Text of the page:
Music theory is Greek to a lot of guitarists. And in reality, like Greek, it is another language. Just like html is a necessary language to IT developers, music is a necessary language to musicians. And just like learning any foreign language, you should start with the basics. So here we go.
So what is music theory? It is understanding the basic elements of music. The basics, not in any order, are the beat, pitch, rhythm, harmony, melody, structure, and dynamics. Now that your eyes are starting to glaze over, let’s make this a little fun and look at each one of these and how they apply to the guitar.
Pitch is the sound you hear when you play a string on the guitar. When you play a string, that string vibrates. It’s this vibration that is transmitted through the instrument ( on acoustic Guitars, it comes out of the hole in the top, and on electric guitars, the pickups ” pick up ” the sound, it goes through the cord, and out through the amplifier ). Some pitches are higher or lower than others, and by placing a finger on the fretboard, you can change the pitch, or the sound the string makes. That what pitch is, nothing more and nothing less. Later on, we will assign names ( or note names ) to those pitches.
The beat is the pulse of a piece of music and is how fast or slow the pitches ( notes ) in a piece of music are played. In short, it’s what you tap your foot to in a song. How fast or slow the beat is is called the tempo. You can have a fast tempo, like Through The Fire And Flames, or a slow tempo, like Smoke On The Water.
Rhythm is a repeating pattern of beats put together. Rhythm is a repeating pattern of beats put together. Rhythm is a repeating pattern of beats put together. Rhythm is a repeating pattern of beats put together. Get it? Rhythm is found everywhere, the sounds of footsteps, the dripping of a faucet, the boom boom boom boom of Hip Hop Music, and those first chords to Highway to Hell. The beats can be long or slow, but they always repeat in a recognizable pattern.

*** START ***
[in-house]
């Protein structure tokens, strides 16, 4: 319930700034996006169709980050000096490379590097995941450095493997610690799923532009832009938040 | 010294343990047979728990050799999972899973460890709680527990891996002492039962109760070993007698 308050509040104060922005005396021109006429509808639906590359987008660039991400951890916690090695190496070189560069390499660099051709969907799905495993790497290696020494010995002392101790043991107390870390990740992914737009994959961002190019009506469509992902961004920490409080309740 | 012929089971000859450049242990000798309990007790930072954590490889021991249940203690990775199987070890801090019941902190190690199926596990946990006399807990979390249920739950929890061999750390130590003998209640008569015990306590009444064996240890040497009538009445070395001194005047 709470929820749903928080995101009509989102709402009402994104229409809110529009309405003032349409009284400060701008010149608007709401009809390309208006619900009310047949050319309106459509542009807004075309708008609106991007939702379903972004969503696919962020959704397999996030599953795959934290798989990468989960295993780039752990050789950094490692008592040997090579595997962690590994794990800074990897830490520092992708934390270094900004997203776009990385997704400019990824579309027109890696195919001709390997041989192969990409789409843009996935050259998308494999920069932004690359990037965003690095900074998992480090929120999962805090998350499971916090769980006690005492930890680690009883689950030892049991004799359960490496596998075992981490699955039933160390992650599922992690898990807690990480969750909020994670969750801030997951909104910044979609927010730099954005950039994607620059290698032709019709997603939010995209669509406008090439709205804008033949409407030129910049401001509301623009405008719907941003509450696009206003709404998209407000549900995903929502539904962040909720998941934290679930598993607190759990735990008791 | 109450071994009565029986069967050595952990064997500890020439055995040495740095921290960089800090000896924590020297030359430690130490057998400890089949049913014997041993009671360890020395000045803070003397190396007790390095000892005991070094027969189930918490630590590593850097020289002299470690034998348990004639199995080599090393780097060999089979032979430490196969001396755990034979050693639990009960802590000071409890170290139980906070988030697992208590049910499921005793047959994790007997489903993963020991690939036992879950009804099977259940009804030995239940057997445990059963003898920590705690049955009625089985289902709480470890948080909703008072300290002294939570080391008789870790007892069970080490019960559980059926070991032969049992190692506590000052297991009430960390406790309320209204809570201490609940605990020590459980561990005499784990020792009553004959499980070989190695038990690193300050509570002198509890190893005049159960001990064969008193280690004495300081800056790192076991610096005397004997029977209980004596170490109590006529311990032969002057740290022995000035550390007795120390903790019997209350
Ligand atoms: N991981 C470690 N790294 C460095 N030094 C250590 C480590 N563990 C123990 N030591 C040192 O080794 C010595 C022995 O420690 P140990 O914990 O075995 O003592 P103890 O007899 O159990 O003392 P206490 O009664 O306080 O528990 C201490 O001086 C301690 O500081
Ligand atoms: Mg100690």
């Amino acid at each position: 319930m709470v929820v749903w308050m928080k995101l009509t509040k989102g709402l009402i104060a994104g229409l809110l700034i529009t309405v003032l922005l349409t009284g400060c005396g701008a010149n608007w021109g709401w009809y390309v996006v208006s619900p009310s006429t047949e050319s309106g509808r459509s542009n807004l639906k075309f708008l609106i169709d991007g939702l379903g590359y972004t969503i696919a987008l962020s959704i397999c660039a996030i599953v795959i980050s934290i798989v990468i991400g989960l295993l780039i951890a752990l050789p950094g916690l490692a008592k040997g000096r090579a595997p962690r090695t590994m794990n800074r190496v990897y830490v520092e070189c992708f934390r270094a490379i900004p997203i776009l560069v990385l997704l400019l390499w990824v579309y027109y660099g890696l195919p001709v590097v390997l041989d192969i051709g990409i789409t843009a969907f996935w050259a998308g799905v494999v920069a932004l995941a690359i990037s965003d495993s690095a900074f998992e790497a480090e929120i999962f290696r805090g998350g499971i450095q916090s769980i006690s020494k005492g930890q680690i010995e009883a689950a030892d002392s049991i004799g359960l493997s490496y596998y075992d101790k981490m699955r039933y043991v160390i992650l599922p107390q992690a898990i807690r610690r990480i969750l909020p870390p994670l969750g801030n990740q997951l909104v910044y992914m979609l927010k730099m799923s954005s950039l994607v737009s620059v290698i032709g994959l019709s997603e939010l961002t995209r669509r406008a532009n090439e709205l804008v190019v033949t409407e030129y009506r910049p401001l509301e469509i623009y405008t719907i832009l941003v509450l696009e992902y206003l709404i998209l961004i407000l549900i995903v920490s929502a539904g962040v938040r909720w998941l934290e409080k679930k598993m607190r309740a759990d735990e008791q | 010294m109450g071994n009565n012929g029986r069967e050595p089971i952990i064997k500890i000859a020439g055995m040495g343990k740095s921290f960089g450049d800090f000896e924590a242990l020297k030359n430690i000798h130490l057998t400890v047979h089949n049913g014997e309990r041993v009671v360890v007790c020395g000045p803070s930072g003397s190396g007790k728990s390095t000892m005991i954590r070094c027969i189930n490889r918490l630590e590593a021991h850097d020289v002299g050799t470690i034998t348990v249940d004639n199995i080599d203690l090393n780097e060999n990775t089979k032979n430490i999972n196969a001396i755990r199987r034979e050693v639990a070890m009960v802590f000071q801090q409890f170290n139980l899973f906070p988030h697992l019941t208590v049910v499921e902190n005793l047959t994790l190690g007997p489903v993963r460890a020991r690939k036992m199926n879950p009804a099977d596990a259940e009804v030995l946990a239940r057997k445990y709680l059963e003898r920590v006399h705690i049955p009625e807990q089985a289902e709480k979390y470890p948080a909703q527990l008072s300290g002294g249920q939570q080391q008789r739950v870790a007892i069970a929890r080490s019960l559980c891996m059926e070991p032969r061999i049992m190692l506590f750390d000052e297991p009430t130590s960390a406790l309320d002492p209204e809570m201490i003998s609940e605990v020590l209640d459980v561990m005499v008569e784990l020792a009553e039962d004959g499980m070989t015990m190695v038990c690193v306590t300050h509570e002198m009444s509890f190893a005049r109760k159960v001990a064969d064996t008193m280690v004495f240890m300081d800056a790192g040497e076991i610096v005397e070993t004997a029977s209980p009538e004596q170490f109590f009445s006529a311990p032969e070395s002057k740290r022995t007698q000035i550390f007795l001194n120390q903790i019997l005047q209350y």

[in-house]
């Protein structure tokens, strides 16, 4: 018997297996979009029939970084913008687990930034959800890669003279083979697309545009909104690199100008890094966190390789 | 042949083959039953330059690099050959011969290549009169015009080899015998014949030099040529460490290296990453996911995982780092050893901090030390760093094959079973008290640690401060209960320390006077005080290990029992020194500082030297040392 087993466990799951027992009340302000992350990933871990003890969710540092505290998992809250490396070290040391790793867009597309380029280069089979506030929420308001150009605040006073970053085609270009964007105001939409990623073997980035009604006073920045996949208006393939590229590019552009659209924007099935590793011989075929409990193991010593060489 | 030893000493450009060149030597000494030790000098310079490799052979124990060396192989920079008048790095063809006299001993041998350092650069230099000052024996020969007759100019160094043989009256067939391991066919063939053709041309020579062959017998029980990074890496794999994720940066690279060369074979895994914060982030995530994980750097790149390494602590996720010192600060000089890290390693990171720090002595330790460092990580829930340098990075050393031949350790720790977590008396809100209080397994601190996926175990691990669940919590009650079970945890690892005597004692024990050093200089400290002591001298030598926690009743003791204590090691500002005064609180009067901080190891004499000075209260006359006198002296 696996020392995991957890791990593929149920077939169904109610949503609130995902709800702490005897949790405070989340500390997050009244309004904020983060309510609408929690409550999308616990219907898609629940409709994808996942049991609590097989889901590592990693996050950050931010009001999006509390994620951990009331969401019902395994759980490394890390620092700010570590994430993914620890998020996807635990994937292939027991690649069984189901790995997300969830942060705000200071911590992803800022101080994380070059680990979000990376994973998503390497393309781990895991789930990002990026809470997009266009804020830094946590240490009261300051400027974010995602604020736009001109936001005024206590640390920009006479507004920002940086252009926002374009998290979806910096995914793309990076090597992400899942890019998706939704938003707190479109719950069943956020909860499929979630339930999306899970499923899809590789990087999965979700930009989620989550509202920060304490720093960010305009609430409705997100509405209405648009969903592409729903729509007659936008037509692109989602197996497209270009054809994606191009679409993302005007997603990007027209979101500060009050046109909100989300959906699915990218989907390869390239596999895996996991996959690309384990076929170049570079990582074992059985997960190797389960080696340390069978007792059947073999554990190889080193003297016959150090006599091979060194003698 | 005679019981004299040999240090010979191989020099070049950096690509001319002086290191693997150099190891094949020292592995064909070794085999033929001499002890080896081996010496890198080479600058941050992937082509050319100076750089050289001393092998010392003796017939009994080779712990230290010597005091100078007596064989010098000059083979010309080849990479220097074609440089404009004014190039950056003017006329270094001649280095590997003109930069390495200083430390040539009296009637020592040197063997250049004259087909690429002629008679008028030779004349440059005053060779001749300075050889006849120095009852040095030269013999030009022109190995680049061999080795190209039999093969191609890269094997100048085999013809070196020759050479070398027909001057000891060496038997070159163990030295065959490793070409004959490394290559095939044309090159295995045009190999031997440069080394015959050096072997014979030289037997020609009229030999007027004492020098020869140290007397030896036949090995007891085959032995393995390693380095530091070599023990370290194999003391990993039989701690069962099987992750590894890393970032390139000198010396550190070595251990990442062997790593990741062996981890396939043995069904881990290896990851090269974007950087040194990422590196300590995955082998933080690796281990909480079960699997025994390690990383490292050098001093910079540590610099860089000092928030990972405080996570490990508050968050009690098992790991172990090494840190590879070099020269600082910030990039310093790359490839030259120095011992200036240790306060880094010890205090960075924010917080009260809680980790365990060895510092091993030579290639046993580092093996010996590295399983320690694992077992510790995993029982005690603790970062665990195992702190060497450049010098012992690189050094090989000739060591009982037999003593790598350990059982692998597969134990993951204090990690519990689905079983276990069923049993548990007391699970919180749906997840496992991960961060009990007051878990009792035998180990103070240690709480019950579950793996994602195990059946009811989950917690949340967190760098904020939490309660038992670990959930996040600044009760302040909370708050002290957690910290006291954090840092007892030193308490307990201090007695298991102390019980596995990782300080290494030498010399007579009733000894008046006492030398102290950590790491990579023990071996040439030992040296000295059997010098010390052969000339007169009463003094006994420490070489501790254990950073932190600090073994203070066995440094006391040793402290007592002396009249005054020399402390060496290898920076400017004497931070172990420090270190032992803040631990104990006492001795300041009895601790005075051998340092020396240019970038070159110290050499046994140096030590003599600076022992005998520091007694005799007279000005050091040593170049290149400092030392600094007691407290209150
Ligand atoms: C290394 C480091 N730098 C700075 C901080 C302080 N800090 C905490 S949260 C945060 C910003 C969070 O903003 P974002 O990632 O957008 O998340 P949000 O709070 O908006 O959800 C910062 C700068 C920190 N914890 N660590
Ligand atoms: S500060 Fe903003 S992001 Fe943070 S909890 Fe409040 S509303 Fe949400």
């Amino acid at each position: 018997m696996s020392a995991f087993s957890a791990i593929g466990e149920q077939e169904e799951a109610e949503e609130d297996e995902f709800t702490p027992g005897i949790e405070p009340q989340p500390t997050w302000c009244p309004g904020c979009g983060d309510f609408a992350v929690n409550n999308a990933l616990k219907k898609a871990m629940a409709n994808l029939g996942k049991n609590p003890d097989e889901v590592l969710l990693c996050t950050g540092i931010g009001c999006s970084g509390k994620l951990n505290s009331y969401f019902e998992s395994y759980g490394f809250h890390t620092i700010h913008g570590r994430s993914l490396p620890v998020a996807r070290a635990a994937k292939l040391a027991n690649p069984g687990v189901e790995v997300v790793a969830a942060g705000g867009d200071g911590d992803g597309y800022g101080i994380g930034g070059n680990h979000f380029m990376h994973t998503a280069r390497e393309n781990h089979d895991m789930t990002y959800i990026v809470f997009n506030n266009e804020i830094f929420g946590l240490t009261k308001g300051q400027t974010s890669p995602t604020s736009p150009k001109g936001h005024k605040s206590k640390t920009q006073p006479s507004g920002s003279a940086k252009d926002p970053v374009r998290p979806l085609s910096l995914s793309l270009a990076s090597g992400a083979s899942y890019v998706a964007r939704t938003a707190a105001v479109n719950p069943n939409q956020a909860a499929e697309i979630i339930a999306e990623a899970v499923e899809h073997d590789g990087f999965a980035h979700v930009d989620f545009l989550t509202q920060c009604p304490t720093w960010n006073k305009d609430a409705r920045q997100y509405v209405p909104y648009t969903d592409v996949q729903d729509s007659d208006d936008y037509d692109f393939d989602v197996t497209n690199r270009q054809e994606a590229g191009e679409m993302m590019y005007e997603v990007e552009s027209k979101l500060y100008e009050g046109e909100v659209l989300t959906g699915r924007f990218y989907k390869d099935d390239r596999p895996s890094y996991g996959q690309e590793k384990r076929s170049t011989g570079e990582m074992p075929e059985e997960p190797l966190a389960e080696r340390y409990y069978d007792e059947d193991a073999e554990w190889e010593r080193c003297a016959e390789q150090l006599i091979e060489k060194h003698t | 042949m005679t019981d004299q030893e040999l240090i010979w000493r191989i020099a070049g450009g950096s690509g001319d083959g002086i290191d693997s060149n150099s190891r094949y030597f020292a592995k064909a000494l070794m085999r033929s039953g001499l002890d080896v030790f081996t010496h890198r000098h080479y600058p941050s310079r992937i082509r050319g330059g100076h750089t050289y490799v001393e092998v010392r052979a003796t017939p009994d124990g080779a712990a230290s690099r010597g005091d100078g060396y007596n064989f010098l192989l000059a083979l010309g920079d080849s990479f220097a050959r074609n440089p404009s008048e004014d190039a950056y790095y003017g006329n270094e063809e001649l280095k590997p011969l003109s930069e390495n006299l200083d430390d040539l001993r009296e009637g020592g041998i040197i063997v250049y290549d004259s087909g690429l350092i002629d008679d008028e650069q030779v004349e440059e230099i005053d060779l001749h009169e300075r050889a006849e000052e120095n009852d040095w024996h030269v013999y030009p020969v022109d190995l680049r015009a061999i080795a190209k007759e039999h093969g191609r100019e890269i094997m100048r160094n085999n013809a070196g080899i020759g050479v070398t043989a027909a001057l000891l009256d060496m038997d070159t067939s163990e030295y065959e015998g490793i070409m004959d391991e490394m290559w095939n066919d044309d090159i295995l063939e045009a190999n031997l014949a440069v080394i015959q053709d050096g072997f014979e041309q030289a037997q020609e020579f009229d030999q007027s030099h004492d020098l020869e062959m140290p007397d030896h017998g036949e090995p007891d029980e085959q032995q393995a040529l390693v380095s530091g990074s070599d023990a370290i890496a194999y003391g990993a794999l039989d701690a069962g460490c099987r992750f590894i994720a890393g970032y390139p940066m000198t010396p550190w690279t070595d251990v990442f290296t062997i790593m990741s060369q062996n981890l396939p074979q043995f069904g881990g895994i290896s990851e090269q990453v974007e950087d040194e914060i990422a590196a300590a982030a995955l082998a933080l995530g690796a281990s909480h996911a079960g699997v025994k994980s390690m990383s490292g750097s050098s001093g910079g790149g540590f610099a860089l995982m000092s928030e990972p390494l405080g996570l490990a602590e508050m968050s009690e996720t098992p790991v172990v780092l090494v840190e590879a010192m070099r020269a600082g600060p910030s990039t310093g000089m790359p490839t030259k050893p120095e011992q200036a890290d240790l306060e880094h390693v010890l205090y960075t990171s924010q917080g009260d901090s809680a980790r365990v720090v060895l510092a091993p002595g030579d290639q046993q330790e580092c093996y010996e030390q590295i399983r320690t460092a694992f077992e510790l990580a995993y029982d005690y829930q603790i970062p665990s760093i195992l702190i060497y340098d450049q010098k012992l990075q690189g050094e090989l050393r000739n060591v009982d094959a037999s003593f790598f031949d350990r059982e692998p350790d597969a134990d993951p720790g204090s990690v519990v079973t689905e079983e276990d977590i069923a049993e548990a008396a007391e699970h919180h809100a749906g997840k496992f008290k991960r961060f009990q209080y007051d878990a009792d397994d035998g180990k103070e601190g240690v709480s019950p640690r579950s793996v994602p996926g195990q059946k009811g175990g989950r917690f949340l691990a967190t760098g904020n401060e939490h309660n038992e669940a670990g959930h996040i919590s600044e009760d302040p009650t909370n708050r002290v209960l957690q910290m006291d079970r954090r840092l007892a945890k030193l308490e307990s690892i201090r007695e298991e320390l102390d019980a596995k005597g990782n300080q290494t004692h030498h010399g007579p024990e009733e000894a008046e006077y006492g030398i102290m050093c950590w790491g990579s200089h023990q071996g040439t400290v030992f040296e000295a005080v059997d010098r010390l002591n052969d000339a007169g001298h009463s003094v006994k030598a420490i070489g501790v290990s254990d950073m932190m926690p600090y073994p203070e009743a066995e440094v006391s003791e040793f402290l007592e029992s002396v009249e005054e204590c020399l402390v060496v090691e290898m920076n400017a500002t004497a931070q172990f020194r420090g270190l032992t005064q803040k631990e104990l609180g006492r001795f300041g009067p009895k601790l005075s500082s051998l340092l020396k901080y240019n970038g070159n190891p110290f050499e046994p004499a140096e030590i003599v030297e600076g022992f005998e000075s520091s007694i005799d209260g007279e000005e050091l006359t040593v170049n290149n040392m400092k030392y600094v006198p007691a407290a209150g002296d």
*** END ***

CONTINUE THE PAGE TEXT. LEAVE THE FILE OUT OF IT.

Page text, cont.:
A melody is simply any tune that you can sing, hum, or play that’s recognizable on it’s own. Like Mary Had A Little Lamb, Somewhere Over The Rainbow, or Ring Of Fire. Usually it’s something you can’t stand to hear one more time. However, it’s an integral part of music. It’s a combination of pitches and beats that form a melody that once stuck in your head, it never leaves. So the next time you play Ode To Joy on your guitar, remember, that’s a melody.
Harmony is a little more complex to define, since there are so many degree’s of definition. In our case, in the guitar world, a combination of pitches ( notes ) with specific intervals is harmony. What did I just say? What is an interval? An interval is the difference between two different pitches. For example, if you play one string, and then a different string, you’ve played two pitches ( notes ). That difference between those two pitches ( notes ) is an interval. Just like different pitches will be assigned different note names, different intervals will be assigned different interval names. Sounds confusing, but don’t worry about it. It’ll make sense later.
Structure, also know as form, is the parts of a song. Usually verse, chorus, bridge, pre-chorus, etc.
Usually unheard of in the guitarists world, dynamics are simply playing loud or soft. Is designated by certain notation under the music, such as p for piano or f for forte.
These are the very basics of music theory. Memorize and understand these basics, because everything else will build off of these. Thanks for looking.